An East Midlands canal restoration scheme looks set to take an important step forward, with plans to reopen a short length connected to the national navigable network
Yes, there are invariably genuinely good reasons for this apparent back-to-front approach to reviving the nation’s heritage. It could be to do with fixing the ‘easy bits’ first where there are fewer major obstructions and volunteers can do the job; working in areas which qualify for regeneration or heritage funding; forming partnerships with the more amenable local authorities along the route; or simply bypassing an uncooperative landowner. But that doesn’t make it any less annoying.
So it comes as a pleasant change to be able to write about a length, albeit a short one, which could see visitors from the national network in just a few years. And that’s especially true given that the Cromford has until now sometimes seemed to be rather a case of working almost everywhere other than at the point of contact with the navigable network at Langley Mill, meeting point with the Erewash Canal.
But before we head for Langley Mill, let’s look at what’s been done elsewhere on the route to date. And to get our bearings, we’ll start with a brief description of the route, and what happened after it fell derelict.
Opened in 1794, the Cromford Canal headed north from Langley Mill (junction with both the Erewash and Nottingham canals), climbing gently up the Erewash Valley via a spread-out series of locks. At Jacksdale the climb steepened as the seven-lock Ironville flight lifted the canal almost 40 feet to its summit level, turning westward to follow a side valley past Codnor Park Reservoir, where a branch led off across the dam to follow the upper Erewash valley to Pinxton.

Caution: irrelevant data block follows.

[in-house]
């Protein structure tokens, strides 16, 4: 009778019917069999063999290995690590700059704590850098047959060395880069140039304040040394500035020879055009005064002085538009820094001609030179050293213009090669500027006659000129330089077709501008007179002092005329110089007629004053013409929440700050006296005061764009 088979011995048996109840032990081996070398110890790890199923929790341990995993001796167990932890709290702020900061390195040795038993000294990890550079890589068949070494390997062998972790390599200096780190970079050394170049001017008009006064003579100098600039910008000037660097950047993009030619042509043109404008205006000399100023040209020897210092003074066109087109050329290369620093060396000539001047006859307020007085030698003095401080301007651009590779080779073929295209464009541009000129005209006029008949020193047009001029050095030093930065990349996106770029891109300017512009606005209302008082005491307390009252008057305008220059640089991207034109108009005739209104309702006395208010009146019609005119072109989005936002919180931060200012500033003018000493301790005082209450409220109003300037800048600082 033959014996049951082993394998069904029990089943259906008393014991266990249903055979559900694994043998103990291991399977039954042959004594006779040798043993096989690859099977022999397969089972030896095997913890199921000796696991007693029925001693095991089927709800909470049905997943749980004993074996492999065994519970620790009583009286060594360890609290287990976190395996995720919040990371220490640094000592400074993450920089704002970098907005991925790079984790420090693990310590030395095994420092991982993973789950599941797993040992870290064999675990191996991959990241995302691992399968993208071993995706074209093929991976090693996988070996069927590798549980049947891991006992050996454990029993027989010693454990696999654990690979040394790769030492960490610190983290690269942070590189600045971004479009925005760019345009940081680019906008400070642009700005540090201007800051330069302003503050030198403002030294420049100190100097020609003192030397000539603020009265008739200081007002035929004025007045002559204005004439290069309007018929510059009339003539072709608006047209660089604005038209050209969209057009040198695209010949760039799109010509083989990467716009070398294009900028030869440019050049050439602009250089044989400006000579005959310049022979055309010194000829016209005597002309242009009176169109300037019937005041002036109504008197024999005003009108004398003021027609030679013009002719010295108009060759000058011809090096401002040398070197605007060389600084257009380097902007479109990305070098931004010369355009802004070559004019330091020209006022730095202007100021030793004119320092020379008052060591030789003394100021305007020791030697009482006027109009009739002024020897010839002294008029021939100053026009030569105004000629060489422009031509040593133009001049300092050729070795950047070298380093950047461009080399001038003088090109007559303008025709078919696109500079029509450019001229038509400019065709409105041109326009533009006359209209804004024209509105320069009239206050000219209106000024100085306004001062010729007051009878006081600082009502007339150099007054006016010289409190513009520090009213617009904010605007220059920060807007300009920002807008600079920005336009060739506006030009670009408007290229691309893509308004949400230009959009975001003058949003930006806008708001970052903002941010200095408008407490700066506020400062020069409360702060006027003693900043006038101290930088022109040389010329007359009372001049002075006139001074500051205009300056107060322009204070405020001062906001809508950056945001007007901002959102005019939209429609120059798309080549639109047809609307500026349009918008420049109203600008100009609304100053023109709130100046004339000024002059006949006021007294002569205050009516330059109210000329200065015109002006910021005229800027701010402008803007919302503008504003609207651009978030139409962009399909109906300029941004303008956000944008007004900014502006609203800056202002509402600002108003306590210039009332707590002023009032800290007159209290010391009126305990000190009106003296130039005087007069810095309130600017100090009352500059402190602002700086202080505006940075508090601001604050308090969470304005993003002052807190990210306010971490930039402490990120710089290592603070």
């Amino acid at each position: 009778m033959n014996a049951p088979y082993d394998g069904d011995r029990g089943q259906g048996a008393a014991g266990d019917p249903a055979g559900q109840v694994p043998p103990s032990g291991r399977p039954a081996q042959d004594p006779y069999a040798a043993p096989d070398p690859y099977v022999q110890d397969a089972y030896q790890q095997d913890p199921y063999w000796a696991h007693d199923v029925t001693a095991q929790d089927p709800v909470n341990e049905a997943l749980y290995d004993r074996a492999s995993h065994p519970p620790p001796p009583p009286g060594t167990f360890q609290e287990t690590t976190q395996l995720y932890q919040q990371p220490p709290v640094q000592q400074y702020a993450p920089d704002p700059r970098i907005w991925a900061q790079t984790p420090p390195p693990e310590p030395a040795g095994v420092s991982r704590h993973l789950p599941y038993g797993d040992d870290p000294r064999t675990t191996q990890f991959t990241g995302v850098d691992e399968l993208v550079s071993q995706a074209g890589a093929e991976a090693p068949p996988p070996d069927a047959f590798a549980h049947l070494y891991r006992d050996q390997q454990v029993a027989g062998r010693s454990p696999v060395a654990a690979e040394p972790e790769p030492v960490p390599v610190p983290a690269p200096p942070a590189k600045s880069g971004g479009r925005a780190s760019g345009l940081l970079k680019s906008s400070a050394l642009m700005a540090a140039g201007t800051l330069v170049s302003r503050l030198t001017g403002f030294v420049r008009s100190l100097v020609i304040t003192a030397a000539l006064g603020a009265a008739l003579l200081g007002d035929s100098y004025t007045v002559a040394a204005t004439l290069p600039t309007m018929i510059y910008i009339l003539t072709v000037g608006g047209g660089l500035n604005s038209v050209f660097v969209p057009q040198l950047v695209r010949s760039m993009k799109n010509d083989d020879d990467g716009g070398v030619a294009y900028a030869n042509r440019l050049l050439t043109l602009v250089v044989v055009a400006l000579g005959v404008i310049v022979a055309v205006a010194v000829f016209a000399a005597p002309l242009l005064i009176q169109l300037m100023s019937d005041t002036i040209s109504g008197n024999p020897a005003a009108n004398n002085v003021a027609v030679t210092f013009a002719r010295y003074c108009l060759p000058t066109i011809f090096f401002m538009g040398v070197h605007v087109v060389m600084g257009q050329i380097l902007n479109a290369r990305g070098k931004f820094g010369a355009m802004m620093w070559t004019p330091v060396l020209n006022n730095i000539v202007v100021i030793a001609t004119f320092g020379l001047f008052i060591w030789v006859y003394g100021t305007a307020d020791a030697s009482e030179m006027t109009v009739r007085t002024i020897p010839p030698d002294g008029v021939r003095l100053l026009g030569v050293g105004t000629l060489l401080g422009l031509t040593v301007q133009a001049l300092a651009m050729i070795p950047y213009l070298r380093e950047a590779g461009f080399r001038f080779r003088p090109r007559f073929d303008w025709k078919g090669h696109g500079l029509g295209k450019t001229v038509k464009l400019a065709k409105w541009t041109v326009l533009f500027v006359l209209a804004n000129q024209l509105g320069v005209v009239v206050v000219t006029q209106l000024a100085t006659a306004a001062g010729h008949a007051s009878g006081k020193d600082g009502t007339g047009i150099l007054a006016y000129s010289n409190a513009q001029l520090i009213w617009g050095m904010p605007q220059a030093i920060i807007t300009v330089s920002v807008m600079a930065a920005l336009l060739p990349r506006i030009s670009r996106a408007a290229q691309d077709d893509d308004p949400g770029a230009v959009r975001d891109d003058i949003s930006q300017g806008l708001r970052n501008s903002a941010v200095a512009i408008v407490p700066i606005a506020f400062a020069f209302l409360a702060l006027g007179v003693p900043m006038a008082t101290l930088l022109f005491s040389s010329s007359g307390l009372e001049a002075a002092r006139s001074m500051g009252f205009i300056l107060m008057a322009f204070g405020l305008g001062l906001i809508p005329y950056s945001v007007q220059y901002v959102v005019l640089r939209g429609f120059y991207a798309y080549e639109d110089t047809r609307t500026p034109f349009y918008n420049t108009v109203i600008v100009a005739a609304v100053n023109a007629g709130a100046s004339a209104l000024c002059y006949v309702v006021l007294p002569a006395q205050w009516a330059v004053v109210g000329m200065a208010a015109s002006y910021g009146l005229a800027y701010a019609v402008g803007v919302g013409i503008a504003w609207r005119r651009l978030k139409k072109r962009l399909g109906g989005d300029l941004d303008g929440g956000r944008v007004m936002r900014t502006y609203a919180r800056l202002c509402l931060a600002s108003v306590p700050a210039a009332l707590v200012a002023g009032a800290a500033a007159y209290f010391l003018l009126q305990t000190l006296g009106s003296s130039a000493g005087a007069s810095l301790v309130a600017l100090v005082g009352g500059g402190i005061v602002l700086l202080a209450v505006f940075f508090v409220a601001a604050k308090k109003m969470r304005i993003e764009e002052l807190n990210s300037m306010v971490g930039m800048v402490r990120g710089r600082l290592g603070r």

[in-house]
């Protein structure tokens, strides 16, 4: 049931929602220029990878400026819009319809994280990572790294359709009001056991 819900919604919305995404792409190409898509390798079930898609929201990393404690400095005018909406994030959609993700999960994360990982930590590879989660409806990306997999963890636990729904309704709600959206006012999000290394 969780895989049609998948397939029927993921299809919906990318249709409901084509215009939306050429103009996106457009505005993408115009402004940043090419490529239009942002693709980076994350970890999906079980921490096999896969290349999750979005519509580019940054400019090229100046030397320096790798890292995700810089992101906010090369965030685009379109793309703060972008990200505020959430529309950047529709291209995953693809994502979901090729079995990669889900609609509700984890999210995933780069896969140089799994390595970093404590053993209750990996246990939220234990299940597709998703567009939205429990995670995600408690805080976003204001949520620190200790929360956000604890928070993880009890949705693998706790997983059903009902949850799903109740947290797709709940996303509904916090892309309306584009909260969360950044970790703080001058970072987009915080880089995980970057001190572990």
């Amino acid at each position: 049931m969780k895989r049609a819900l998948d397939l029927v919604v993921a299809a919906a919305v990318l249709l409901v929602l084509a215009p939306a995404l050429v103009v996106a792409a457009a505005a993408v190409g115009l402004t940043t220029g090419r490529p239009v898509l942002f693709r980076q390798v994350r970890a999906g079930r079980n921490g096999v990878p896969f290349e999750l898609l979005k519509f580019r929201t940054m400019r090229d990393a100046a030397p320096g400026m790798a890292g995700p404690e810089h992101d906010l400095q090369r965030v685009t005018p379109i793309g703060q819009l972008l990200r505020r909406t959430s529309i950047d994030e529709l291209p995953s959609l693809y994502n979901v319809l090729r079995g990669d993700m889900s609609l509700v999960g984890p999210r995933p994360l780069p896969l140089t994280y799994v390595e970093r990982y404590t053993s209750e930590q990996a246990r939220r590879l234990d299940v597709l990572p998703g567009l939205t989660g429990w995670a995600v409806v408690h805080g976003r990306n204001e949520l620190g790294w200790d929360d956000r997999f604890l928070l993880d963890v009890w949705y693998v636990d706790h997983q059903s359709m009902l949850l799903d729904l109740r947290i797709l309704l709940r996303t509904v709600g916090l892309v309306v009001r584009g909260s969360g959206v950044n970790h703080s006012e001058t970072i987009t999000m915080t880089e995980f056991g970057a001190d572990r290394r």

Piercing the high ground north of Ripley via the 3063-yard Butterley Tunnel, the canal entered the Amber Valley, crossed it on an embankment and series of aqueducts at Bullbridge, then contined west to reach the Derwent Valley. Turning north west, the canal remained on the same level as it followed this valley, crossing the River Derwent on Lea Wood Aqueduct, to reach its terminus alongside Arkwright’s mills at Cromford – now a World Heritage Site.
So geographically the canal divides neatly into three sections: north up the Erewash valley, west along the central section, and northwest up the Derwent Valley. And the three lengths have fared rather differently since it closed.
The first length in the Erewash valley has largely disappeared, although few serious blockages stand in the way of reinstatement, and most of the route is farmland and nature reserves. The central section is going to be the difficult length: not only is the tunnel in a bad way thanks to mining subsidence, but two spans of the series of aqueducts (those crossing a main road and a main railway line) have gone, while flood prevention works have damaged the top end of the flight of locks. But on the plus side, many of the remaining locks are in restorable condition. Finally the third section in the Derwent Valley survived largely in good condition, so it is not surprising (if not ideal, as per my introduction) that this was seen as the place to begin restoration.